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Special education staffing shortages 'at a tipping point'

Due to lack of staff, some special education teachers say they are unable to provide legally-required education to students with special needs.

PORTLAND, Ore. — School districts across Oregon, and across the country, are dealing with difficult staffing shortages. One shortage area that's been especially hit hard is special education.

Oregon Senator Michael Dembrow has convened a group of people to find solutions to the school staffing shortages. He told KGW this month that he believes the biggest challenge when it comes to the school staffing shortage involves special education teachers and paraeducators. 

Mary Darin, a speech-language pathologist for Portland Public Schools, works with kids who have special needs. She said even before the pandemic, special education teachers and paraeducators were more difficult to find.

“I feel like the challenges I’m going to bring up, we could have talked about three years ago. There has been, for a while, a lack of special education funding and support and staffing,” Darin said.

In addition, the job isn’t easy. In a special education classroom, student needs are always high and individualized. But this year, the needs are greater than teachers have ever seen before and range from academic needs to social/emotional.

Special education teachers dealing with 'greater needs than ever'

“We have students coming in with greater needs than ever, academically, socially, behaviorally, emotional regulation, trauma, those things are so present right now. And we're doing it all with less,” said Darin.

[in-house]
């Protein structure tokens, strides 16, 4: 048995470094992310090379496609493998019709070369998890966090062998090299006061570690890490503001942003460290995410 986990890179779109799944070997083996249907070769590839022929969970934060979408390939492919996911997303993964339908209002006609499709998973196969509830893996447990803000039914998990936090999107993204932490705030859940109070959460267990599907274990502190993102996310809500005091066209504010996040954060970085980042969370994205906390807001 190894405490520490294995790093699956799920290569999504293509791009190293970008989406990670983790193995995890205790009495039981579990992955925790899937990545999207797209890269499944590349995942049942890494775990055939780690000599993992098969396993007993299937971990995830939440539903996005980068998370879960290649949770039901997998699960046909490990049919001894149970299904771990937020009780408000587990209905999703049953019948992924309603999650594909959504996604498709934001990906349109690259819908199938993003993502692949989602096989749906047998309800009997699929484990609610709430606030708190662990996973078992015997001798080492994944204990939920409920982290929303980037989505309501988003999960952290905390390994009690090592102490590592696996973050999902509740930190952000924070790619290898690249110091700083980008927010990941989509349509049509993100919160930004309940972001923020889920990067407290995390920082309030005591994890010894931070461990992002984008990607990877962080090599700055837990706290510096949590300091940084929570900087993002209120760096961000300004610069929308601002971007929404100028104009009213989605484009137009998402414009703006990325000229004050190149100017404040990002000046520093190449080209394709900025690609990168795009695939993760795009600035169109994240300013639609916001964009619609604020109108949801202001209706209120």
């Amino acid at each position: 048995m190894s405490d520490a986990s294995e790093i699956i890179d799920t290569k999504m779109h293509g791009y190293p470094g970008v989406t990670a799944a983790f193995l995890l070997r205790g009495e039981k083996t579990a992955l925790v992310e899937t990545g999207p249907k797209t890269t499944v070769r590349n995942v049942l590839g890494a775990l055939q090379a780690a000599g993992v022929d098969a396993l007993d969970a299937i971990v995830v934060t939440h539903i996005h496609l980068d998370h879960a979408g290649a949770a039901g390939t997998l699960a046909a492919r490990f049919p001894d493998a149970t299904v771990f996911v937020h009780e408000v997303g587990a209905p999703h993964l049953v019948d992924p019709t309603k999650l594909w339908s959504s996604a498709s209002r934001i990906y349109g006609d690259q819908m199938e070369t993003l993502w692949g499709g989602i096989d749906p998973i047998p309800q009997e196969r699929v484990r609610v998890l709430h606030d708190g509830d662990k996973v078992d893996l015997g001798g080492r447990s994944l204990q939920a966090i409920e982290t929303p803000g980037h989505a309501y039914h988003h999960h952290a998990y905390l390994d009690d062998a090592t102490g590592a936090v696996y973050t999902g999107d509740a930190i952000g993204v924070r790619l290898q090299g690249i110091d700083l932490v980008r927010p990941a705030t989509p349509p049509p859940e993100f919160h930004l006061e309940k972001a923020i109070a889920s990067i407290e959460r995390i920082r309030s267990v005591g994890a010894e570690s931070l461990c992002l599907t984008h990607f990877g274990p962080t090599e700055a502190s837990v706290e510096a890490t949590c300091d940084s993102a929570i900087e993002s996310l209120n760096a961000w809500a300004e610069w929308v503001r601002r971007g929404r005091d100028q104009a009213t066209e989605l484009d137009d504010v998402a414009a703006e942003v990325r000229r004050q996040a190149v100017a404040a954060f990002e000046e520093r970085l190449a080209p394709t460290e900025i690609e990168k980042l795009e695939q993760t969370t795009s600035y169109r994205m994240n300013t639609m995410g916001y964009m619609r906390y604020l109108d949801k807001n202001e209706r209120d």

That means students who have behavioral issues are more likely to get more help. But other students who may not be disruptive but still have increased needs could fall to the wayside.

According to a survey sent out to the district’s special education teachers, Darin said there were similar themes in teacher responses.

“Overwhelmingly there have been themes of I mean, not able to provide legally mandated services, you know. The shift has been to safety and behavior, which it has to be. That is our first priority. But a lot of other things are being left behind,” Darin said.

Darin shared quotes from special education teachers in Portland:

“While I have concerns for my own physical safety and mental well-being my largest concern is for the safety of my students. Due to the behavioral needs of my classroom and the insufficient staffing, many of my students are at risk of serious physical injury,” said Darin.

Another teacher wrote, “I feel I am misleading parents by telling them I can fulfill student mandated services.”

“A majority of our special education teachers in focus classrooms.,94% of the special educators, said that their students lost their instructional time due to behavioral disruptions, 94%. And when I'm talking about that instruction, that is mandated on an IEP, an individualized education plan, and that is like a legal document,” explained Darin.

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A parent's perspective